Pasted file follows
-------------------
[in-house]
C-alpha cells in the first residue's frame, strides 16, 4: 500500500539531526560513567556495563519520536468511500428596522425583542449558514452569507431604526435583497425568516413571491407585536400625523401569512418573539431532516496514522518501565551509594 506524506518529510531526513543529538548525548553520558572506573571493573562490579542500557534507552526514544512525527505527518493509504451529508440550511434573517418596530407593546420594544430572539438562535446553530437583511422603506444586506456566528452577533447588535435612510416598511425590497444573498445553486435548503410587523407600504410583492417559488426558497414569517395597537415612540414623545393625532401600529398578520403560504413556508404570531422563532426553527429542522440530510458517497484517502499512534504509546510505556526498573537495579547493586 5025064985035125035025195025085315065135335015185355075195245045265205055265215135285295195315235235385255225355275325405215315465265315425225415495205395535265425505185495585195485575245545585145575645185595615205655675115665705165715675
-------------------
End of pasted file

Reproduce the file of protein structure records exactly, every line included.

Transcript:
[in-house]
C-alpha cells in the first residue's frame, strides 16, 4: 500500500539531526560513567556495563519520536468511500428596522425583542449558514452569507431604526435583497425568516413571491407585536400625523401569512418573539431532516496514522518501565551509594 506524506518529510531526513543529538548525548553520558572506573571493573562490579542500557534507552526514544512525527505527518493509504451529508440550511434573517418596530407593546420594544430572539438562535446553530437583511422603506444586506456566528452577533447588535435612510416598511425590497444573498445553486435548503410587523407600504410583492417559488426558497414569517395597537415612540414623545393625532401600529398578520403560504413556508404570531422563532426553527429542522440530510458517497484517502499512534504509546510505556526498573537495579547493586 5025064985035125035025195025085315065135335015185355075195245045265205055265215135285295195315235235385255225355275325405215315465265315425225415495205395535265425505185495585195485575245545585145575645185595615205655675115665705165715675